Air New Zealand is a member of Star Alliance, and it is well-known for its on-time performance with major records on well-timed arrival and departures. It is focused on sustainable cost improvements through the operation of modern fuel-efficient aircraft.
Boeing 787 Dreamliner is a long-haul, widebody twin-engine jetliner of Aerospace giant Boeing, known for its unparalleled fuel efficiency and range flexibility. Equipped with low swept-back wings and two underwing pylon mounted engines, the aircraft has lightweight. It has an easy pilot transition, wider windows, with its composite less vulnerable to corrosion.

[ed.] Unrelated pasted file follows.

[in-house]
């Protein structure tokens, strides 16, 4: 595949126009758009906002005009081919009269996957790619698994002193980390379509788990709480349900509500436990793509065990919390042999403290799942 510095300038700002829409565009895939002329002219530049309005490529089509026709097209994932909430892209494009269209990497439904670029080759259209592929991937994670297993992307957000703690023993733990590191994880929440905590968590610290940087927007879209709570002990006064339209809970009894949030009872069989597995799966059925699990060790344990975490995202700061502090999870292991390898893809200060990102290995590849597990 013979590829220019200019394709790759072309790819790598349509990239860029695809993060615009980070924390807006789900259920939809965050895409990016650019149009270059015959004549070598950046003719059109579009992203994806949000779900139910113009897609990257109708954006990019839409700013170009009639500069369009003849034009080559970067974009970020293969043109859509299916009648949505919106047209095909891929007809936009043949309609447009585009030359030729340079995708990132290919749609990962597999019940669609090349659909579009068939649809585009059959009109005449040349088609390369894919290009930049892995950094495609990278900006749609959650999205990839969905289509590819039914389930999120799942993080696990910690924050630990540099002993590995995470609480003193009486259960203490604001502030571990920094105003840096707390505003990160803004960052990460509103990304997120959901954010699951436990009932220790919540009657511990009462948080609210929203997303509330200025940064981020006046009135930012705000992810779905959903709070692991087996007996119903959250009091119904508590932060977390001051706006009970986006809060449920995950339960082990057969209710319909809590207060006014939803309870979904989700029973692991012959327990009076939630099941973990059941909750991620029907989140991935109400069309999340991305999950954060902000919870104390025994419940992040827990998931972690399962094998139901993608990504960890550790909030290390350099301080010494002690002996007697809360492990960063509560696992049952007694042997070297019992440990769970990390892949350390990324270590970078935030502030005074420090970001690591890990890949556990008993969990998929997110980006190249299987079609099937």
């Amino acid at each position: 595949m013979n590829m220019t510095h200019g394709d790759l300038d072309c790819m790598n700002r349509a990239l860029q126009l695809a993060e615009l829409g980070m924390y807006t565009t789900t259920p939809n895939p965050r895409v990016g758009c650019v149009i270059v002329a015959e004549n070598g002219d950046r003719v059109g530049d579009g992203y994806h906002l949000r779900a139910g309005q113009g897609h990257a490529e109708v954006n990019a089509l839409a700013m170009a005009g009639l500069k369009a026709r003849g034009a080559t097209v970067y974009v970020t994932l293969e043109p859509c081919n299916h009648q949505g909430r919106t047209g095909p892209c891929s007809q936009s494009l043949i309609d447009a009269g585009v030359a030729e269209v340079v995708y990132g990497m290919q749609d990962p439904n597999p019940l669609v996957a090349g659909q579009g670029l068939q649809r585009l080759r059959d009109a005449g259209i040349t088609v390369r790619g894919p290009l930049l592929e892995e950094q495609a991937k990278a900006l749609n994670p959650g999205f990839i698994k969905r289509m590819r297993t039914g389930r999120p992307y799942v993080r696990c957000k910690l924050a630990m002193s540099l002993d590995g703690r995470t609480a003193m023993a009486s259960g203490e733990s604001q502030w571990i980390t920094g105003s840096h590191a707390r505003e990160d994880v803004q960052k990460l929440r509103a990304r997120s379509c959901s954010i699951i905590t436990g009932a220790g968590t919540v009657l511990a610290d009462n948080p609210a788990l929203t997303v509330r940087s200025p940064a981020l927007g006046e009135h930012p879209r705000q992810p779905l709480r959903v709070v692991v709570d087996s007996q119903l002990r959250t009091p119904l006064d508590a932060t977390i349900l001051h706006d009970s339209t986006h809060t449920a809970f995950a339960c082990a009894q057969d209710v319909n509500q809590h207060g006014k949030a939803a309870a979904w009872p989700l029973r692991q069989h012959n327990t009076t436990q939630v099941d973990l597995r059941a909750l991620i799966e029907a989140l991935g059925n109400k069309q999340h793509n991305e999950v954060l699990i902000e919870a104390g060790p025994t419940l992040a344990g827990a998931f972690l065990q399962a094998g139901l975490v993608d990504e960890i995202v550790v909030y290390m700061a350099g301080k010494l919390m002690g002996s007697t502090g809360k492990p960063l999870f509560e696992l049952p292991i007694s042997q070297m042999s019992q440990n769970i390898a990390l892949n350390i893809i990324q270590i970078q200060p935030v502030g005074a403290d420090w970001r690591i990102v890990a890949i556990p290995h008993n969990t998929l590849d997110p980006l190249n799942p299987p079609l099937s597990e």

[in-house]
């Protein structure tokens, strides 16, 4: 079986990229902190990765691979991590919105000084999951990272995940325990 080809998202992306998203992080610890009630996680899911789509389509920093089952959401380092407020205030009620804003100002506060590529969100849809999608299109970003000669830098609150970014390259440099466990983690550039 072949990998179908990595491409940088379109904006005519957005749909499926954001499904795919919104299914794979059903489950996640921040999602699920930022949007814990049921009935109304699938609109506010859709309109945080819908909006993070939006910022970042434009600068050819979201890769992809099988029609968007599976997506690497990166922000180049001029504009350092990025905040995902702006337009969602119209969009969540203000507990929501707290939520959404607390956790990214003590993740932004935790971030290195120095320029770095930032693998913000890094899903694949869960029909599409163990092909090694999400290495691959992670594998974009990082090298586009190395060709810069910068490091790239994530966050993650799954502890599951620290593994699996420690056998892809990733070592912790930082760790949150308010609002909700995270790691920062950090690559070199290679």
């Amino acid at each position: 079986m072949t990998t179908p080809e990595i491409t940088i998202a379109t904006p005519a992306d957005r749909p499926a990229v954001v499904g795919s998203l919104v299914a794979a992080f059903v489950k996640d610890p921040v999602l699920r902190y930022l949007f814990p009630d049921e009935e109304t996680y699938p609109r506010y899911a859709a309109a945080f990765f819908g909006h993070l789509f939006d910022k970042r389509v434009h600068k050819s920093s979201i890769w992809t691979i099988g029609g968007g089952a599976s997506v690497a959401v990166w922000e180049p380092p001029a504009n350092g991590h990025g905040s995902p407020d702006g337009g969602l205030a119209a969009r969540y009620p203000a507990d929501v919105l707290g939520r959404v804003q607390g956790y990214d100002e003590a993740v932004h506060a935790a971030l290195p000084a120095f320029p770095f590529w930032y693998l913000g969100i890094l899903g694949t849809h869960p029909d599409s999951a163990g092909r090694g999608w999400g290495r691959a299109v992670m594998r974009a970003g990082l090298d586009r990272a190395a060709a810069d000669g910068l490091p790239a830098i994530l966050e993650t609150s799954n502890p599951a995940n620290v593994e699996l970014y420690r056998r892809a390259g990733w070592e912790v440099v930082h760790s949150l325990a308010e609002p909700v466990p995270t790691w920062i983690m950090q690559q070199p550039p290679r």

Boeing 787-9 Dreamliner can carry about 270 people; the replacement of Boeing 767-400ER. Similarly, Boeing 787-10 has a seating capacity of up to 300 people. This variant will provide competition to Airbus A350. Air New Zealand will seek to receive significant cost savings by shifting to Boeing 787 Dreamliners.